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For a world with fewer guns: both on and off the film set

DMovies' editor Victor Fraga reflects on the tragic shooting of DOP Halyna Hutchins and director Joel Souza, and argues that Hollywood is indeed to blame

The death of DOP Halyna Hutchins (may this young woman rest in peace) and the shooting of film director Joel Souza is in some ways similar to the many massacres that take place all the time across the US. According to the Gun Violence Archive, there have been 2,128 mass shootings on American soil since 2013. This represents almost one massacre a day.

I’m not suggesting that Halyna and Joel’s shooting was intentional or premeditated. Alec Baldwin clearly did not have the intention of killing Hutchins and wounding Joel Souza (who has now been discharged from hospital). Plus the definition of massacre as per the figure above requires at least four victims.

What I’m saying is that both type of shootings are a direct consequence of a society obsessed with guns. And Hollywood is culprit number 1. The countless violent movies nurture the fears and anxieties of radicalised Americans with a very toxic feed. It’s hardly surprising that Hollywood’s fascination with violence would eventually kill people on the film set, the very place where it is carefully crafted.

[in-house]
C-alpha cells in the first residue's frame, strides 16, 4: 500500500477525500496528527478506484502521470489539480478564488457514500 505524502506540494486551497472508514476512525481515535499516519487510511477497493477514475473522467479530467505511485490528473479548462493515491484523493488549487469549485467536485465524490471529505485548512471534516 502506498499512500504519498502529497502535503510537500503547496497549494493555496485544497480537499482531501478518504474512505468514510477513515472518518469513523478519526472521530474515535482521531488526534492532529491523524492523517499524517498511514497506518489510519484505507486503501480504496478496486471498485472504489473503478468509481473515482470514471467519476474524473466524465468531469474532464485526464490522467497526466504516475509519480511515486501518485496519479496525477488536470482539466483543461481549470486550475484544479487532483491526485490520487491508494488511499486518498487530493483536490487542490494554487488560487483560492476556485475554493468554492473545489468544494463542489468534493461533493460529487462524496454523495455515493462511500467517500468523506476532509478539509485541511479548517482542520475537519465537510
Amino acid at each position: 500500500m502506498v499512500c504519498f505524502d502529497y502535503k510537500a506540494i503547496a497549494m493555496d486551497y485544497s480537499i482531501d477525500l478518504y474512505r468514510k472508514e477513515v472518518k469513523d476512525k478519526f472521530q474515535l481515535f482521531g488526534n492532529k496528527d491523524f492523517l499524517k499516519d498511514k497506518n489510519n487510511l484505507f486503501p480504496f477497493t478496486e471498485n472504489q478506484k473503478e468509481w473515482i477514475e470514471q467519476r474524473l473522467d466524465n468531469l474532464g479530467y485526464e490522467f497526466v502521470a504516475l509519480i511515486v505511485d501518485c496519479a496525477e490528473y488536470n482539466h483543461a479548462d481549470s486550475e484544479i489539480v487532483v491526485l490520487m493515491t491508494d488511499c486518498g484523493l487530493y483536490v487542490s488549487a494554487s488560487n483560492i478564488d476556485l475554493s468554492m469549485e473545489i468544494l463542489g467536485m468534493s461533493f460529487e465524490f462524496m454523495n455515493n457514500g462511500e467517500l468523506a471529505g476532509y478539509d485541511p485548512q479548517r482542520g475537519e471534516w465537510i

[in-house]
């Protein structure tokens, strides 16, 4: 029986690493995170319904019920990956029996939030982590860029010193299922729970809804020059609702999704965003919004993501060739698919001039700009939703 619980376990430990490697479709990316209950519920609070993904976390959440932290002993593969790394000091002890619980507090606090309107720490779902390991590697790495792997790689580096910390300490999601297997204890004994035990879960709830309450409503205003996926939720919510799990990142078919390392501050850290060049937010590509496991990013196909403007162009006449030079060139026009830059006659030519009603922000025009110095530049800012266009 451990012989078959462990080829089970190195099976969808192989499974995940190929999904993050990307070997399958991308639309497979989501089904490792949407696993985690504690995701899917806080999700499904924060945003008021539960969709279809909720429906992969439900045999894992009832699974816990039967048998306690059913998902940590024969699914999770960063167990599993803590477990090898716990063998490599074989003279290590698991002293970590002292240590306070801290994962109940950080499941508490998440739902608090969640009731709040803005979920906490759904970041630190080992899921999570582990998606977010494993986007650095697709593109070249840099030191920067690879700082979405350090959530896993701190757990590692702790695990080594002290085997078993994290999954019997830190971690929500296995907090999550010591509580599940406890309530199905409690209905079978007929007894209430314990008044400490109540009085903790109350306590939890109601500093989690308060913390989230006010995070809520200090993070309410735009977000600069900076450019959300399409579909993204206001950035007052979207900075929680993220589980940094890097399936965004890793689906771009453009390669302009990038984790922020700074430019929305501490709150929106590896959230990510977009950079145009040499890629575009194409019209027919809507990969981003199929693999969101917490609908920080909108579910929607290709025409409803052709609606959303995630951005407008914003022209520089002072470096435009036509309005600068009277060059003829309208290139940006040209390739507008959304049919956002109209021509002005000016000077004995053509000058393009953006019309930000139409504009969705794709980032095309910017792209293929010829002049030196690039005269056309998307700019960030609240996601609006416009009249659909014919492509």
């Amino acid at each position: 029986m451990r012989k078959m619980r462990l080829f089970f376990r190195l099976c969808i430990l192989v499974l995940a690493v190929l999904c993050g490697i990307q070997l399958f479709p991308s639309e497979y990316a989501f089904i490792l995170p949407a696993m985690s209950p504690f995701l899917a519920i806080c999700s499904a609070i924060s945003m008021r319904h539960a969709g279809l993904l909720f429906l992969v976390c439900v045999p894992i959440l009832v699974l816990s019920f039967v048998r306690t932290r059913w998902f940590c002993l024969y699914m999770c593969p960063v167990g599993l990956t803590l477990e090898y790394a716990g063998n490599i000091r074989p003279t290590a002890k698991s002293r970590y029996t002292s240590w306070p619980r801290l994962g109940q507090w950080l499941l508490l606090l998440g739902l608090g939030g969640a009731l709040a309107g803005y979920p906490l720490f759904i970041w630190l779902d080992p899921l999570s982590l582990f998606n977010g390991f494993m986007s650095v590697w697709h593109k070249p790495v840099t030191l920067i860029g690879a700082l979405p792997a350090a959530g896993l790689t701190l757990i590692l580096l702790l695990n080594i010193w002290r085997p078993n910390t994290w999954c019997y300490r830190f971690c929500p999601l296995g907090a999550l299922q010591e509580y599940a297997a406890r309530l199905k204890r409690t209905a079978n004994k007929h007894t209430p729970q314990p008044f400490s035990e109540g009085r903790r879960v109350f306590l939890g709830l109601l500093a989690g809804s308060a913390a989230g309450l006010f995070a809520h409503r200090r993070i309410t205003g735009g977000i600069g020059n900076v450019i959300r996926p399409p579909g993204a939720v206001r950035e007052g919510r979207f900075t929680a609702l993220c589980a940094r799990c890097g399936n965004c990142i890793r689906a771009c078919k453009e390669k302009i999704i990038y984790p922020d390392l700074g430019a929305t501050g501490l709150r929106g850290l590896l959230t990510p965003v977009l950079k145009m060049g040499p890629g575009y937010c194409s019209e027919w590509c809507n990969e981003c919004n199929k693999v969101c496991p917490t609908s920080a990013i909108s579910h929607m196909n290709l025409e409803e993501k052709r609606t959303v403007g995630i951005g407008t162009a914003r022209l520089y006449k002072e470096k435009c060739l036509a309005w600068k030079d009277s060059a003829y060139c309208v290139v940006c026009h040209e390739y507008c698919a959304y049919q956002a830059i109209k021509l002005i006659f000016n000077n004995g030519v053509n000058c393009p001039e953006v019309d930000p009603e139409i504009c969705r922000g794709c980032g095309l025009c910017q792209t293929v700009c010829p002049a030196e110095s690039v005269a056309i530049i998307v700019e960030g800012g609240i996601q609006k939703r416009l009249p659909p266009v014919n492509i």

This Reuters piece helps to elucidate why this was an accident waiting to happen: “six or seven camera operators had walked off the Rust set hours before the tragedy”.

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No blood for me, thank you

I personally have a profound aversion to trigger-happy dramas, thrillers and Westerns. I avoid watching and reviewing such films because they literally make me nauseous. I cover my eyes at the mere sight of blood. Plus I believe that such violence is intimately linked to American Imperialism. A film is never just a film. A film is a powerful weapon. It can be used for personal liberation. And it can also be misused for hegemonic ambitions under the guise of harmless entertainment, as in the case of Hollywood.

I’m not advocating censorship. While I prefer not to touch such violent films myself, I am very happy that DMovies should provide a platform for them. I am fortunate enough to have a large pool of talented writers prepared to scrutinise such movies, and to debate the representation of violence.

I am not asking for guns to be banned on set, either. But I am asking that Hollywood reflects on its values. I do find it very peculiar that the Motion Picture Association film rating system is extremely preoccupied with nudity and sex, while mostly indifferent to extremely graphic violence (Roger Ebert made the same argument). This sick inversion of values is not restricted to the US: it’s also particularly prominent in the UK.

It’s time we gave up the feshitisation of violence. Its repercussions are far more tragic and fatal than anyone could have predicted, the shooting of Halyna Hutchins has revealed.


By Victor Fraga - 23-10-2021

By Victor Fraga - 23-10-2021

Victor Fraga is a Brazilian born and London-based writer with more than 15 years of involvement in the cinema industry and beyond. He is an LGBT writer, and describes himself as a dirty Latin immigran...

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